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ODFW offers tips for avoiding problems with bears



April 10, 2009


Dave Bostick (971) 673-6028
Rick Swart (971) 673-6038

American Goldfinch
A black bear cub looks into a home in 2007 after becoming habituated to a neighborhood in Florence, Oregon.
-- Photo courtesy of Donna K. Weaver --

CLACKAMAS, Ore. – Spring is a time of renewal in Oregon and around the Pacific Northwest. It is also the time of year when bears wake up from their long winter naps and come out of their dens to look for food.

Unfortunately, many of these animals get themselves into trouble by looking for meals in all the wrong places – porches, sheds, garages, garbage cans, barbecues, kennels and bird feeders, where they can become a nuisance … or worse.

Not only do these incidents pose a threat to the bear, which may have to be destroyed if the behavior continues, they can also pose a threat to humans who may have a run-in with one of Oregon’s largest wildlife species.

Every spring, the Oregon Department of Fish and Wildlife responds to calls from individuals from all over the state concerned about some kind of encounter they have had with a black bear.

Oregon is home to about 25,000 to 30,000 bears. While sightings are not unusual, bear attacks on humans are extremely rare. Even so, any contact with a bear, or any other wild animal for that matter, should be considered potentially dangerous and be avoided if at all possible.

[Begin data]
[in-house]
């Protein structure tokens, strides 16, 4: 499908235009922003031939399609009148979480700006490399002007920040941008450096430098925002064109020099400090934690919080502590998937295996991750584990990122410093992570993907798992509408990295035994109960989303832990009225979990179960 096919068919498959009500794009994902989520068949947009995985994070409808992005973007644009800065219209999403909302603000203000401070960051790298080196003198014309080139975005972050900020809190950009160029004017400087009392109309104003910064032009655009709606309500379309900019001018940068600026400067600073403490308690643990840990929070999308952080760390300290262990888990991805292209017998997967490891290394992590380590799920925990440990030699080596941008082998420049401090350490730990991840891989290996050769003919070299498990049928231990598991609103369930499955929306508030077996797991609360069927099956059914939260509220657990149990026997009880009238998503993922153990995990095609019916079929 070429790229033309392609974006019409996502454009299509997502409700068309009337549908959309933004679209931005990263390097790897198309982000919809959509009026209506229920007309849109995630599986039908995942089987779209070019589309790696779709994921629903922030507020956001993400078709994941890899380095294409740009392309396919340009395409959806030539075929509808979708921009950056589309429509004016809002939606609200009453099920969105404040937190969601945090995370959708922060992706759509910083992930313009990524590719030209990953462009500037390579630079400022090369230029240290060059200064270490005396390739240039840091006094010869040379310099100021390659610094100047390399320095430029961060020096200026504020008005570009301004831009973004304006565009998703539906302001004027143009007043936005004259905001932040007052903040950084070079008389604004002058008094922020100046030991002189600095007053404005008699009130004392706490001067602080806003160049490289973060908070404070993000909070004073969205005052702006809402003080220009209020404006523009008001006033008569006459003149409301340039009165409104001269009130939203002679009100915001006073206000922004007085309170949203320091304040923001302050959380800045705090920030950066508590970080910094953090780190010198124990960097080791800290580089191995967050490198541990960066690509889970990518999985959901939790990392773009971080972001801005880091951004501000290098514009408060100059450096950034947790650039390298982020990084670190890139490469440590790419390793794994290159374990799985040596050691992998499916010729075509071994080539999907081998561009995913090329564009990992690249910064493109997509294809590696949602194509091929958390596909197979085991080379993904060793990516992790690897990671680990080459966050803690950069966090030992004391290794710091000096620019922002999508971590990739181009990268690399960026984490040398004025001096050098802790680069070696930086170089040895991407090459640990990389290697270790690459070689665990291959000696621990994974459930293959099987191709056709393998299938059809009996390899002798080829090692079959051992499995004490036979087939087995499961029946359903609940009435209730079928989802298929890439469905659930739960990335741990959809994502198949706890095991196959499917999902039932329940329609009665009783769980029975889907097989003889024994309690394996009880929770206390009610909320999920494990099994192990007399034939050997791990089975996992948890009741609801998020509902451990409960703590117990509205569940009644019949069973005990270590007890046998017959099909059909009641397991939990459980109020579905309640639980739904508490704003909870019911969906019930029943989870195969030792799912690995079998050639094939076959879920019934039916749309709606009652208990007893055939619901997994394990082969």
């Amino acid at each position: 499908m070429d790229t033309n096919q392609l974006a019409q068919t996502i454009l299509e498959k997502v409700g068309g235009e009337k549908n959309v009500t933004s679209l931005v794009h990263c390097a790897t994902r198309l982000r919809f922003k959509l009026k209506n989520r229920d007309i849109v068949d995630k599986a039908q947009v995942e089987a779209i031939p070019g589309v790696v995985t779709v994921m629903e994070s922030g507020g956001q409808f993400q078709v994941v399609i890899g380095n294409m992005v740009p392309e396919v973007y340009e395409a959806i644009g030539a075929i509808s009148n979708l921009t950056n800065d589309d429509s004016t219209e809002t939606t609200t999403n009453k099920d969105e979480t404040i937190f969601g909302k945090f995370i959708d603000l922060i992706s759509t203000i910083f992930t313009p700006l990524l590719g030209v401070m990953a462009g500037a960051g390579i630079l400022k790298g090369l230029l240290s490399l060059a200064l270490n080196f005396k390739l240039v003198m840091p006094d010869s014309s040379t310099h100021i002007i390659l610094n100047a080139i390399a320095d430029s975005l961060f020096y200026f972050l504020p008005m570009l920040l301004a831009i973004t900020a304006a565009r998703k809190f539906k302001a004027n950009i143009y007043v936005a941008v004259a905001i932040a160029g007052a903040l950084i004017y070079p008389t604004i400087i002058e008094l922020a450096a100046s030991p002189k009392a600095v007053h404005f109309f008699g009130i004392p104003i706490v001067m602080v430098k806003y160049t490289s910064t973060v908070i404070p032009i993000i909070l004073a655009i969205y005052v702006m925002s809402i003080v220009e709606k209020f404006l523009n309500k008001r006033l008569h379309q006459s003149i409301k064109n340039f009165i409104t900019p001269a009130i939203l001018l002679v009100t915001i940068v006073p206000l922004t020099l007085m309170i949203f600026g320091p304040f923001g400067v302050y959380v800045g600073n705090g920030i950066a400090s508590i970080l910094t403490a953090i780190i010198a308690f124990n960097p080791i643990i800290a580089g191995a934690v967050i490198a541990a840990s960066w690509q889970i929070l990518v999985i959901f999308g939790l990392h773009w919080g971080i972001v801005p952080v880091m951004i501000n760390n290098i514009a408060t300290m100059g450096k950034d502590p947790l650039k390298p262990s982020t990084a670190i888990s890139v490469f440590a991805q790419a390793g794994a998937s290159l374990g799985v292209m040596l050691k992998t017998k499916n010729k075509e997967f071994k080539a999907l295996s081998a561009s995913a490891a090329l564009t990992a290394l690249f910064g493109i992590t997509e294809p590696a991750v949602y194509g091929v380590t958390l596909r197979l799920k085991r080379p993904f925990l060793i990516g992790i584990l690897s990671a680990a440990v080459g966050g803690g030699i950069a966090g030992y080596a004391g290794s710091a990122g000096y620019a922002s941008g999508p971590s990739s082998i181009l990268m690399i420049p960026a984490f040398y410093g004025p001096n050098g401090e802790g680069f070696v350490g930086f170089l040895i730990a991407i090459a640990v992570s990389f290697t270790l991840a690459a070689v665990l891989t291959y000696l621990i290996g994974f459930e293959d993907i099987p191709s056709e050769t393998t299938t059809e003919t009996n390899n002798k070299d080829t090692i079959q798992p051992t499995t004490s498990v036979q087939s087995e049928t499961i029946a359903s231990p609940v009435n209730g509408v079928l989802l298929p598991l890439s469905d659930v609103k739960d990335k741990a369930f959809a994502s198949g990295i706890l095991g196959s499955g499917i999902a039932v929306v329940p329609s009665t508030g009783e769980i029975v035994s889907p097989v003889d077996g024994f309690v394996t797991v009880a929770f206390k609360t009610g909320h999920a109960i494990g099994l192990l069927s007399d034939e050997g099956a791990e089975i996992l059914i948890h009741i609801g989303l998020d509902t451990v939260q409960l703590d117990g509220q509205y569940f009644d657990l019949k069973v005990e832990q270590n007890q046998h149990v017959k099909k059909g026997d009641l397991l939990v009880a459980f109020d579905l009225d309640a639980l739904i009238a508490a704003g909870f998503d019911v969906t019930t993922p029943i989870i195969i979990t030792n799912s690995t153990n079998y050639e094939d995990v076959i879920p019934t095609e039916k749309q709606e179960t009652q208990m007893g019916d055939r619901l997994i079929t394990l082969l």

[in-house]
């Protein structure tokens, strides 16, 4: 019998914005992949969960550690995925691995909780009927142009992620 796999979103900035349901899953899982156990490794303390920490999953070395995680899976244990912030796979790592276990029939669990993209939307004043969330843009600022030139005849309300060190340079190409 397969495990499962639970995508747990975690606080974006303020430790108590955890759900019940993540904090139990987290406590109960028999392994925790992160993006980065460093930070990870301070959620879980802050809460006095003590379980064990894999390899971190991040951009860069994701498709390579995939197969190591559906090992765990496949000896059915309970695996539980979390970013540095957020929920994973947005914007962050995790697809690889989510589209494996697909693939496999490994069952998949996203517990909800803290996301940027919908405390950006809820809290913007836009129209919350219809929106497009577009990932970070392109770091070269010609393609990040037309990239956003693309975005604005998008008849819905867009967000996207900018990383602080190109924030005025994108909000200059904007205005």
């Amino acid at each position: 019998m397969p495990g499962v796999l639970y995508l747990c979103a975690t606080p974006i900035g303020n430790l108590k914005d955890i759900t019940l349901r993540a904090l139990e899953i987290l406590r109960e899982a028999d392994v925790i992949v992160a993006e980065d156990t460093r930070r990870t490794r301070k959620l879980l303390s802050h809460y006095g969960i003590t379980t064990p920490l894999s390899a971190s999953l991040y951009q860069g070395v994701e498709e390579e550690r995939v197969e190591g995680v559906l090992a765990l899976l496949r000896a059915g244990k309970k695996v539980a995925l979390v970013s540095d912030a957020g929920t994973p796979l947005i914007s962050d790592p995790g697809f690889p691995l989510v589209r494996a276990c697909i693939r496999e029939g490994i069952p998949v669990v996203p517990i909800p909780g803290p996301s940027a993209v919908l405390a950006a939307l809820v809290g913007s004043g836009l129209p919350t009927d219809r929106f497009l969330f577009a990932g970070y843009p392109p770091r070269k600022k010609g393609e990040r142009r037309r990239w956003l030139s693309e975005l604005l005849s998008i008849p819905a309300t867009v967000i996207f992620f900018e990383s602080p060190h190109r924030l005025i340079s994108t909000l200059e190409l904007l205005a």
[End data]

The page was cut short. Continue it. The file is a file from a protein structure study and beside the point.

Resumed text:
A few precautions can prevent most of the problems that people have with bears, according to Dave Bostick, assistant district wildlife biologist for the North Willamette Watershed District.

“The fixes are pretty simple,” said Bostick. “Don’t feed the bears – intentionally or unintentionally.”

Unsecured garbage is one of the leading causes of conflicts between bears and humans, according to Bostick, who recommends keeping garbage cans inside a garage or shed until the morning of pick-up service.

“Don’t put it out the night before or you’re asking for problems,” said Bostick.

Pet food bowls left out side and bird feeders improperly hung are the other primary sources of problems, he said. Pets should be fed inside, and bird feeders should be hung away from the side of a building or trunk of a tree so bears cannot get to them. Store extra bird seed in a secured location, and keep the area under bird feeders clean. Compost piles should be covered and outdoor barbecues kept clean.

The object is to take away any incentive for bears to come around, and it usually boils down to food. These precautions are much more effective if everybody in the neighborhood follows them.

“If you follow these tips but the person down the street doesn’t, they could still cause bear problems for you and your neighbors,” Bostick said. He suggested that if bears are found venturing into a neighborhood that people work cooperatively with each other and ODFW to resolve the problem.

All of these precautions are aimed at keeping bears from habituating themselves to humans because if they lose their fear of people it can become a potentially dangerous situation.

ODFW recommends that in the unlikely event a person encounters a bear they react as follows:

  • Give the bear a way to escape
  • Steer clear of bear cubs
  • Stay calm and do not run or make sudden movements
  • Back away slowly as you face the bear
  • Consider talking to it in a firm tone of voice to let it know you are a human
  • Avoid direct eye contact with the bear.
  • If you are attacked, fight back, shout, be aggressive, use rocks, sticks and hands to fend off an attack

For more information about living with black bears, visit the ODFW website at:




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